- All the Questions
What is the difference between Shabbos goy work and home automation like motion sensors turning light on? Why is it OK to ask shabos goy to turn the light on and it is bad having motion sensor turning the light on? I see it is the same melacha coming from my intention - either asking shabbos goy or making motion sensor get triggered.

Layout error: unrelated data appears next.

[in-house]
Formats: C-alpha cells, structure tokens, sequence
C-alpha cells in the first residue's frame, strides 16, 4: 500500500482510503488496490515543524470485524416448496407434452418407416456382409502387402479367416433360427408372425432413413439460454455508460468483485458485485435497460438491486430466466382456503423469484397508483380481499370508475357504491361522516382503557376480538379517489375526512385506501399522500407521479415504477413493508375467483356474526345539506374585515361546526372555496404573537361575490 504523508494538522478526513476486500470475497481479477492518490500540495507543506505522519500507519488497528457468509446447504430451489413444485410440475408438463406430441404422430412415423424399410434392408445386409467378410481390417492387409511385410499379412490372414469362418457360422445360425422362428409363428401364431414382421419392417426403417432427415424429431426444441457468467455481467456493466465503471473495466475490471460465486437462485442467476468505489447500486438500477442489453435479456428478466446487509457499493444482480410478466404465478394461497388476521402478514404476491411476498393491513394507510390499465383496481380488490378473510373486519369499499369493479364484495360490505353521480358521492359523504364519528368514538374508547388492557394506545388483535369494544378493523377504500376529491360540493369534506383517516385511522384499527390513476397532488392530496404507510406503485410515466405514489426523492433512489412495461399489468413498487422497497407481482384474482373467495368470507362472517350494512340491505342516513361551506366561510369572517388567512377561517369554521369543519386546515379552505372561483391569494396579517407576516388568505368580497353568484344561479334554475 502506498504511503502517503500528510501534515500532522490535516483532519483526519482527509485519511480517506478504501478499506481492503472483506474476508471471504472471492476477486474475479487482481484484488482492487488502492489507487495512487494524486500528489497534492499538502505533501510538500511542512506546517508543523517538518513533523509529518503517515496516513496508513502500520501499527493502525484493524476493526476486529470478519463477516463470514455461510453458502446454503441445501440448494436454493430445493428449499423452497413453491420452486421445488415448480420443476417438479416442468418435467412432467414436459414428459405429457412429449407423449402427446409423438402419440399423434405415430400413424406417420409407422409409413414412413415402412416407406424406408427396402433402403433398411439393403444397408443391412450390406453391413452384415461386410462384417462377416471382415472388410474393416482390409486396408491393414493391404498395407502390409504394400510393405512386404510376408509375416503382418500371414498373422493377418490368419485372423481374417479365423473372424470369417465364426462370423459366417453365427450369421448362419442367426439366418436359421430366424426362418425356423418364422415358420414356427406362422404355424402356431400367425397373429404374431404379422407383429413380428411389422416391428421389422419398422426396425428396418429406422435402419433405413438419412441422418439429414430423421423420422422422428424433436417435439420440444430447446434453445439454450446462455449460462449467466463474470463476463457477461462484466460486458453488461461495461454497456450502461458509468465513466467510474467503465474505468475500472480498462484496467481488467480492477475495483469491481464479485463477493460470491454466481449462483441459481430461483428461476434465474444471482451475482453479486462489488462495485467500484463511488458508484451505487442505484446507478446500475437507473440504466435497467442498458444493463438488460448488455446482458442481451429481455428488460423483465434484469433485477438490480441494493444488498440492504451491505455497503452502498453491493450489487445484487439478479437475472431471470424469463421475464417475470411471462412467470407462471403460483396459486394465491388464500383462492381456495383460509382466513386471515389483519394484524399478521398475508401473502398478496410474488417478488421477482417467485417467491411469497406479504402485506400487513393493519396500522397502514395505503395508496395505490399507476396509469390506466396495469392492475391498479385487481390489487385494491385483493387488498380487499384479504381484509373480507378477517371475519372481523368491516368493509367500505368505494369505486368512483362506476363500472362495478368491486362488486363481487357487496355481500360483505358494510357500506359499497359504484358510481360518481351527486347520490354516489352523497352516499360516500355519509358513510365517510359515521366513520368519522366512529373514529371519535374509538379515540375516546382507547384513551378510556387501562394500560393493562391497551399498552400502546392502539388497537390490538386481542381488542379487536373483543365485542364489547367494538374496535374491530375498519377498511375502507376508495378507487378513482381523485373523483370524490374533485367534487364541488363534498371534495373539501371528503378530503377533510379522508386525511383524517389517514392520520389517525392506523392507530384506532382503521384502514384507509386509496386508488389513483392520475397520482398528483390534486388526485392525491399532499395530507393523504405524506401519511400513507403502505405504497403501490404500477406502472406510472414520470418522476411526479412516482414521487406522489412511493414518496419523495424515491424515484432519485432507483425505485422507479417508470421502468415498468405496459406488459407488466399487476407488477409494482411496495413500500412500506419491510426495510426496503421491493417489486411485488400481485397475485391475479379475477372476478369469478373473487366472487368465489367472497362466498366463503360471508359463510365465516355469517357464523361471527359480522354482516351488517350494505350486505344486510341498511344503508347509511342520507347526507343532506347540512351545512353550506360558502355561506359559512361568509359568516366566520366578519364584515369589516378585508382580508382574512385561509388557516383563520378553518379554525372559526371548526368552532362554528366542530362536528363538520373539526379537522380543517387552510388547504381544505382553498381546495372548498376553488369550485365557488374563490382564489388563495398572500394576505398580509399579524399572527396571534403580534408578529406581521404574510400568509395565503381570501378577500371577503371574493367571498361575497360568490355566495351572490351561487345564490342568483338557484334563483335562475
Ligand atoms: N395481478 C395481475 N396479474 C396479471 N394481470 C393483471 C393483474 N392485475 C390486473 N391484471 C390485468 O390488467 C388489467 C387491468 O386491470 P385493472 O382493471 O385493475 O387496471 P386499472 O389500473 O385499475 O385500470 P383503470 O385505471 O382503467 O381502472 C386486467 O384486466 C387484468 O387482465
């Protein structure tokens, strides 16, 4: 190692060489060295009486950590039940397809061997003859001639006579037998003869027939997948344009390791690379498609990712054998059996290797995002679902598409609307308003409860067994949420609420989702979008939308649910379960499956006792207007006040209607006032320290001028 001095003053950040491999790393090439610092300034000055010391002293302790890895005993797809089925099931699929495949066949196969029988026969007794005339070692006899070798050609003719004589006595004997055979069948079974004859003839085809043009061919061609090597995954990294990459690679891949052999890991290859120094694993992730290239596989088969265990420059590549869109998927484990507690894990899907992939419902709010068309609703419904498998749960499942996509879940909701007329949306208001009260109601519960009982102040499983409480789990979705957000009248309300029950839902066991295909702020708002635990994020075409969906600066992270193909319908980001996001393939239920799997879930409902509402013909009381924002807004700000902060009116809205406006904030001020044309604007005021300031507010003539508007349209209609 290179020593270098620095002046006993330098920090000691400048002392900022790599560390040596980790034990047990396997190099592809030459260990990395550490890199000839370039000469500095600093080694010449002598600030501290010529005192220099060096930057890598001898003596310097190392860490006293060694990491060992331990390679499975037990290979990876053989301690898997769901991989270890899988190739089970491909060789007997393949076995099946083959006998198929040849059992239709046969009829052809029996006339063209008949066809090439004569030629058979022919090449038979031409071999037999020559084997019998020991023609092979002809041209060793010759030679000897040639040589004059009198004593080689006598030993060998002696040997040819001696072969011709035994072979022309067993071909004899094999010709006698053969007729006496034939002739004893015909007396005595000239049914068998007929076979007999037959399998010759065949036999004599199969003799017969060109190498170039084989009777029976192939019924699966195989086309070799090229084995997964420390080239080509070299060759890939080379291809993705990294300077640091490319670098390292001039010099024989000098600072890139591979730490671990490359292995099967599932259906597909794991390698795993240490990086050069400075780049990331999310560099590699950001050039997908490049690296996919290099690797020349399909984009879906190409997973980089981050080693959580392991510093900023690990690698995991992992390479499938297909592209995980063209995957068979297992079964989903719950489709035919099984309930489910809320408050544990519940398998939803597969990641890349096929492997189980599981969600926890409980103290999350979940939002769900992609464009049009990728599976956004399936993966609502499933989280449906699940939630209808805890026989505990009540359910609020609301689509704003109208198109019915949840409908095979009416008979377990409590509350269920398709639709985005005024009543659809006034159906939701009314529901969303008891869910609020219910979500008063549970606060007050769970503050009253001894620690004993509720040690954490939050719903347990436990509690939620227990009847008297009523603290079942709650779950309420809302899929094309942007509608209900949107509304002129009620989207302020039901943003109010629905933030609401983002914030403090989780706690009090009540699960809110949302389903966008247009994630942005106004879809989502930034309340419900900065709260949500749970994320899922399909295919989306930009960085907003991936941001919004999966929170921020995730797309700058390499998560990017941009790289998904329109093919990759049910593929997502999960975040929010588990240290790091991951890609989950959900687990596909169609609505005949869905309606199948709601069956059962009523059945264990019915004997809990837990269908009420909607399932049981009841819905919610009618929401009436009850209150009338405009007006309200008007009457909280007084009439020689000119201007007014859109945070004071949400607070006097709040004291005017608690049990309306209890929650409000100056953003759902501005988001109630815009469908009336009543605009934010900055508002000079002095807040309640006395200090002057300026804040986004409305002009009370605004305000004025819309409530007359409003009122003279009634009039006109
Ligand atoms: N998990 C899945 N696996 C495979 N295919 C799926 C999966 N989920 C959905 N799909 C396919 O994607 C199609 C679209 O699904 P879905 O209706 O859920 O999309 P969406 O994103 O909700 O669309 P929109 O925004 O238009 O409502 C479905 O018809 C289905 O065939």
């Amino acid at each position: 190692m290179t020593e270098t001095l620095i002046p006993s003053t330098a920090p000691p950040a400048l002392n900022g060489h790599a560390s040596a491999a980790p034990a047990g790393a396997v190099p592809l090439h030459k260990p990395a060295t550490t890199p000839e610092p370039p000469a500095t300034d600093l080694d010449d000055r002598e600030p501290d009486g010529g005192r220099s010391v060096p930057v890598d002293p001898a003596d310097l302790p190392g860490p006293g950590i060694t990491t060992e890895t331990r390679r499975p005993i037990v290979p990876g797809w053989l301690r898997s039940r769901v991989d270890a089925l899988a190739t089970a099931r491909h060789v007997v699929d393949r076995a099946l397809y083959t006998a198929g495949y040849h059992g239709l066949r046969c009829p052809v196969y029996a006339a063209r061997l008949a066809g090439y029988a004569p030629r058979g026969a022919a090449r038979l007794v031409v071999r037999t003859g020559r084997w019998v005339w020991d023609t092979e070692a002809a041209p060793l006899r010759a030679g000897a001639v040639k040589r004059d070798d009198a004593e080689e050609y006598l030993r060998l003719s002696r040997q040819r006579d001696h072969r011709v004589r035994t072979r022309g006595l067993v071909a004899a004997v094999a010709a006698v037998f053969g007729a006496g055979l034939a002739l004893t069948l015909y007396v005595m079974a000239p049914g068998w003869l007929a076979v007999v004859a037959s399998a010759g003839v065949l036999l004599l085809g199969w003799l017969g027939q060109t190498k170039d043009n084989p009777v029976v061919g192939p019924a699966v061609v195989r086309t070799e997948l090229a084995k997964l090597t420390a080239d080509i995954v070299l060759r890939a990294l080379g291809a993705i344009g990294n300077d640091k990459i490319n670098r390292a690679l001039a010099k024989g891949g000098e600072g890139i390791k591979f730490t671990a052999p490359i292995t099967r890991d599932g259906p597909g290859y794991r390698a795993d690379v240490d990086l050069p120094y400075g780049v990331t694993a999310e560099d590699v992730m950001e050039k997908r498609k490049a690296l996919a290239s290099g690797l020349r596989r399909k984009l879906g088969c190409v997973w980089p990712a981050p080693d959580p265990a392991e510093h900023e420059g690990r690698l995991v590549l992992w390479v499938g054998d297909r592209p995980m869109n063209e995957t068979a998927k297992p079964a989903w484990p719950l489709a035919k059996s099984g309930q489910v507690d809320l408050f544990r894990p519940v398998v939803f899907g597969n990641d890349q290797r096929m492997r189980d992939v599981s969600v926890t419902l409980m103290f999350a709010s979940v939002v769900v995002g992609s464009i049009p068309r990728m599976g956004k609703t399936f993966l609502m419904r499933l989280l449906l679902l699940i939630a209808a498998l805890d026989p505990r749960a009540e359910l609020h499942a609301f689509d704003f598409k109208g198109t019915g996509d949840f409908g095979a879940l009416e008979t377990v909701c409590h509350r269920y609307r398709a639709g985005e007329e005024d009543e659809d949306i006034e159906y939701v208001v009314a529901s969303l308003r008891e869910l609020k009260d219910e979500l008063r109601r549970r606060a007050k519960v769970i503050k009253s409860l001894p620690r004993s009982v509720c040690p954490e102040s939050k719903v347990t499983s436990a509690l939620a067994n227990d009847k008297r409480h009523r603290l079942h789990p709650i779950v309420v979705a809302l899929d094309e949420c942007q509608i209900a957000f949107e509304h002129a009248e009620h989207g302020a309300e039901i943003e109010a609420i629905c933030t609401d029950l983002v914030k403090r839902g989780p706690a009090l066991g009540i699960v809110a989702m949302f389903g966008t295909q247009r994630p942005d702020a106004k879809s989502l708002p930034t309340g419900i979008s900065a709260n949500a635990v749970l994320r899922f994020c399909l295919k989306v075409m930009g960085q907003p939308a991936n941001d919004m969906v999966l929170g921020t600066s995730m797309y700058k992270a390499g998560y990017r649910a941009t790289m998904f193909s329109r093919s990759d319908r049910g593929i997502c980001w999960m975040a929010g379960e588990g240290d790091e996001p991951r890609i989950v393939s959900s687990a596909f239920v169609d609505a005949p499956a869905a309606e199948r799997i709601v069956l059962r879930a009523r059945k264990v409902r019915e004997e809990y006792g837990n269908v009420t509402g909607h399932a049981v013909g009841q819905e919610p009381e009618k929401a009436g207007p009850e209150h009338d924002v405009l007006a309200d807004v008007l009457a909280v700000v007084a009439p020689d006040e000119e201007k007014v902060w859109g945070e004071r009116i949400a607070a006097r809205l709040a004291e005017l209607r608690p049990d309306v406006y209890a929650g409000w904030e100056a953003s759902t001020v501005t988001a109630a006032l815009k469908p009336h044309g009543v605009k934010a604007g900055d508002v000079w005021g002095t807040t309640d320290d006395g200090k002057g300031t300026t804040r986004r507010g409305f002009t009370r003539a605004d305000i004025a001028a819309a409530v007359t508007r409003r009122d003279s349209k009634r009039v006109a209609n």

Shalom, Thank you for your question. You have hit on an important point about the laws of Shabbat – which would certainly require more depth than this form of internet answer can provide. But let's make a start, with the hope that this will be an opening for you to continue to delve into the fascinating world of Torah study surrounding the laws of Shabbat. The concept of having a non-Jew do work for a Jew on Shabbat is widely misunderstood. Even though there are situations where we in fact make use of a non-Jew, these are generally reserved for emergencies. The non-Jews who lit the fires in cold climates did so because of the very real danger to the health of children and the elderly. There are other situations where a non-Jew could preform certain tasks on Shabbat that a Jew might benefit from – but directly telling or asking a non-Jew to oreform Shabbat labor for us is by in large forbidden. However, this is forbidden based not on a Torah prohibition, but rather a Rabbinic stricture. The Torah forbidds Jews from breaking Shabbat. The Rabbis added the concept that we should not (except for emergencies) ask or tell a non-Jew to do this for us. On the other hand, triggering a motion sensor is just another way (albeit slightly less directly) to "flick the switch". That turning on the device often involves a real Torah prohibition – such as turning on a heating element. For this reason we refrain from turning going through automatic doorways, using voice automated equipment or using motion sensors to turn on lights etc on Shabbat. This is entirely different than telling a non-Jew to do an action (which is, as we said Rabbinically forbidden). Here we are ourselves doing the action with intent. (Of course, in the modern world there are many such sensors being triggered without our being aware of them at all. The consensus of Rabbinic opinion is that these are of no concern to us, as we do no special action to trigger them and also have no intent to turn them on.) So – in short – you question (which is a good one), needs some more work. First you need to study the laws of using a non-Jew to preform labor on Shabbat in greater depth, and only then we can see if these laws stand in conflict with the ban on automatic sensors on Shabbat. (I believe you will discover that there is no conflict at all). Blessings.